Posts Tagged ‘Matthew Continetti’

Draw Your Own Conclusions

Thursday, January 21st, 2010

Matthew Continetti:

Scott Brown’s victory exposes NY-23 as a fluke. The trend is clear. Independents have moved sharply right over the course of President Obama’s first year in office, even in Massachusetts.

Matt Bai:

The most prevalent ideology of the era seems to be not liberalism nor conservatism so much as anti-incumbency, a reflexive distrust of whoever has power and a constant rallying cry for systemic reform.

Mike Allen:

By these lights, impatience with the status quo — rather than any rightward turn in the mood of the electorate — is what would fuel a Brown victory.

Jonathan Chait:

But political analysts are more like drama critics. They follow the ins and outs of the tactical maneuverings of the players, and when the results come in, their job is to explain how the one led to the other. If you suggested to them that they should instead explain the public mood as a predictable consequence of economic conditions, rather than the outcome of one party’s strategic choices, they would look at you like you were crazy. They spend their time following every utterance and gesture of powerful politicians. Naturally, it must be those things that have the decisive effect…

Barack Obama:

Here’s my assessment of not just the vote in Massachusetts, but the mood around the country: the same thing that swept Scott Brown into office swept me into office. People are angry and they are frustrated. Not just because of what’s happened in the last year or two years, but what’s happened over the last eight years.

David Leonhardt:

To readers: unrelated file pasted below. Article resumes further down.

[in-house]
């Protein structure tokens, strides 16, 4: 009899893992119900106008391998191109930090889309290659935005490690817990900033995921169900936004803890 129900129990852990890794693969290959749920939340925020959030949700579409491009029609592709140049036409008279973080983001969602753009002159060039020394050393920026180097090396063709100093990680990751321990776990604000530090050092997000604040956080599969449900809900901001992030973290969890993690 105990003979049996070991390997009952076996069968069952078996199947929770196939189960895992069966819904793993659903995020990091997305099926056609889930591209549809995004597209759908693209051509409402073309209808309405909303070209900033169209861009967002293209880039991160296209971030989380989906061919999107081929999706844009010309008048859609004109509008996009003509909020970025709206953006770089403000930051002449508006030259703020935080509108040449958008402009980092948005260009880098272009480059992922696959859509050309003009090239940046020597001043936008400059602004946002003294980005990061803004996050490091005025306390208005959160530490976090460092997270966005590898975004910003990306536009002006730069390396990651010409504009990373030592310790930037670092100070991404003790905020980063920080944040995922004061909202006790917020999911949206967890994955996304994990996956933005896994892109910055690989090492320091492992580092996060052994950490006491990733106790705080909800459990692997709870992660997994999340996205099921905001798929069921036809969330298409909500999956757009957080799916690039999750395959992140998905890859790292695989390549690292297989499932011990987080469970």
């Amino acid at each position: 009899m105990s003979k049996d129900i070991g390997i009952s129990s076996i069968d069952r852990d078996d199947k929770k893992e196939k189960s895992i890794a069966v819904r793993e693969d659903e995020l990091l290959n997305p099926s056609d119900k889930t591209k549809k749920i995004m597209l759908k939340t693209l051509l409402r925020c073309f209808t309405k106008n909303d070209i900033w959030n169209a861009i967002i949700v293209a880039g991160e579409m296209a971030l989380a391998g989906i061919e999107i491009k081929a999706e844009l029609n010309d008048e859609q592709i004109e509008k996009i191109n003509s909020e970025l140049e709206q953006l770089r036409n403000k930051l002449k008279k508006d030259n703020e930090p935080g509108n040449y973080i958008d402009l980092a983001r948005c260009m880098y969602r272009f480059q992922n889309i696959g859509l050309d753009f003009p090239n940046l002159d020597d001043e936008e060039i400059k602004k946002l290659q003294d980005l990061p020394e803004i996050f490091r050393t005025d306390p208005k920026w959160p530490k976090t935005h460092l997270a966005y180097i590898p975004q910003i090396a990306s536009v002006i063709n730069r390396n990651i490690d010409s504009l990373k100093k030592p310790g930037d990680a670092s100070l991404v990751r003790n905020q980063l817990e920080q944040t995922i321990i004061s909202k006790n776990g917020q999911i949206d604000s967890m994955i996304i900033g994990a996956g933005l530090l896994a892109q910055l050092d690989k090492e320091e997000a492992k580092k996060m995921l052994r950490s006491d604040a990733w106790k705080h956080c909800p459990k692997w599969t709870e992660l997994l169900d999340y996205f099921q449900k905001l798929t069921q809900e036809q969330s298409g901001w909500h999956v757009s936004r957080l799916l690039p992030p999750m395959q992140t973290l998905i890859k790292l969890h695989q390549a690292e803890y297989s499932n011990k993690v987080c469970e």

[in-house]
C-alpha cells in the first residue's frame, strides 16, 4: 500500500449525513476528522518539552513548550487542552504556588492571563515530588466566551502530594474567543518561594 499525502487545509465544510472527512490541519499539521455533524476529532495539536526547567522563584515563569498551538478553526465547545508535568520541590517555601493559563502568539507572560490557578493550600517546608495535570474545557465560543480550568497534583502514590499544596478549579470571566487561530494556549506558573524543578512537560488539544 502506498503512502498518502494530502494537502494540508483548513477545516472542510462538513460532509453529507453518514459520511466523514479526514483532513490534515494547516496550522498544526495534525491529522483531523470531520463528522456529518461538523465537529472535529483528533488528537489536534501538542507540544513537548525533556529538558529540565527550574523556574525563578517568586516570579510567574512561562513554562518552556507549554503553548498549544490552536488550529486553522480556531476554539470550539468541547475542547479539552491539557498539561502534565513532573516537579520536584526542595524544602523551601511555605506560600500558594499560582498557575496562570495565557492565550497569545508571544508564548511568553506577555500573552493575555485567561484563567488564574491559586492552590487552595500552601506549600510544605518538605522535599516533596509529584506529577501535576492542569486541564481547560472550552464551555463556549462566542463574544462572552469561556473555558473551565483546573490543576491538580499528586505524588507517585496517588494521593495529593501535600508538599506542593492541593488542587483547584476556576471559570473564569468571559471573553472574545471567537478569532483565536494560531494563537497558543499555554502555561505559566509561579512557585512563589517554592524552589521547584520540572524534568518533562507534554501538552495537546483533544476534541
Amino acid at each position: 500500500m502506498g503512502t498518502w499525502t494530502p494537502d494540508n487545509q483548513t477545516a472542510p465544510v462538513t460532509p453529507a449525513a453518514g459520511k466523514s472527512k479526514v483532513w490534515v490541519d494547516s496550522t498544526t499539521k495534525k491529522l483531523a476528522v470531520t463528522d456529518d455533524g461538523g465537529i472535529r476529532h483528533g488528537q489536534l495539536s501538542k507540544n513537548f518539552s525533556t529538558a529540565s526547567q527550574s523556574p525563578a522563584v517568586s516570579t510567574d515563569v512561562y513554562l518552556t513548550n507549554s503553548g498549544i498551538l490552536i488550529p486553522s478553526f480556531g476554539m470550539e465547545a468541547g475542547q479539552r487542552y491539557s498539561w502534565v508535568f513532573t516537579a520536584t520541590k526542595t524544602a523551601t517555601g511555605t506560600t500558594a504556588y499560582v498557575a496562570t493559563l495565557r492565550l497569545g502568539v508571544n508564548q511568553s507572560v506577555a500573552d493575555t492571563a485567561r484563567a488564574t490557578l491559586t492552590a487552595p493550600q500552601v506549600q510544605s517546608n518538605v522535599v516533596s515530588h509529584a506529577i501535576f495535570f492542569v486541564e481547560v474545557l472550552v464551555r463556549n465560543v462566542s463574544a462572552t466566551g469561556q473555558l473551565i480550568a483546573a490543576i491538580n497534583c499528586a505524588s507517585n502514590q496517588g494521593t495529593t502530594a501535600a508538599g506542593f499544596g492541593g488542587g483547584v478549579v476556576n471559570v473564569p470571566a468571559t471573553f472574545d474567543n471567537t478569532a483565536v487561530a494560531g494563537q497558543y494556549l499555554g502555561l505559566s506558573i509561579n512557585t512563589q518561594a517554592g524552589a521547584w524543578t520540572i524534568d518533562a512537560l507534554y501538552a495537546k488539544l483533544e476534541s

The current versions of health reform are the product of decades of debate between Republicans and Democrats. The bills are more conservative than Bill Clinton’s 1993 proposal. For that matter, they’re more conservative than Richard Nixon’s 1971 plan, which would have had the federal government provide insurance to people who didn’t get it through their job.

Today’s Congressional Republicans have made the strategically reasonable decision to describe President Obama’s health care plan, like almost every other part of his agenda, as radical and left wing. And the message seems to be at least partly working, based on polls and the Massachusetts surprise. But a smart political strategy isn’t the same thing as accurate policy analysis.

Maintaining the Fragile Right Wing Coalition

Monday, October 5th, 2009

Or, Matthew Continetti on the Health Care Debate Part II

[digg-reddit-me]I spent the first part of my response to his recent article pointing out some inaccuracies as well as pointing to a lack of clarity of purpose in the piece. But the reason I chose to write about it is this part at the end:

The upshot has been liberals who cavalierly demean and degrade the sentiments of the people. Liberals contemptuous of democracy and ready to embrace from-the-top, one-size-fits-all, technocratic solutions. For such liberals, the failure to obtain their policy preferences calls into question the very legitimacy of the American polity. In August, the Washington Post business columnist Steven Pearlstein–who normally tries “not to question the motives of people with whom I don’t agree”–found himself, like Howard Beale, mad as hell and not gonna take it anymore: “Republican leaders and their ideological fellow-travelers,” he wrote, have “become political terrorists.” Last week in the New York Times, Thomas Friedman wrote that America’s “one party democracy is worse” than China’s “one party autocracy,” because in China “one party can just impose the politically difficult but critically important policies needed to move a society forward in the 21st century.” In this week’s Time magazine, Joe Klein worries that “the Limbaugh- and Glenn Beck-inspired poison will spread from right-wing nutters to moderates and independents who are a necessary component of Obama’s governing coalition”; after all, if the moderates and independents knew what’s good for them, they’d support Obamacare.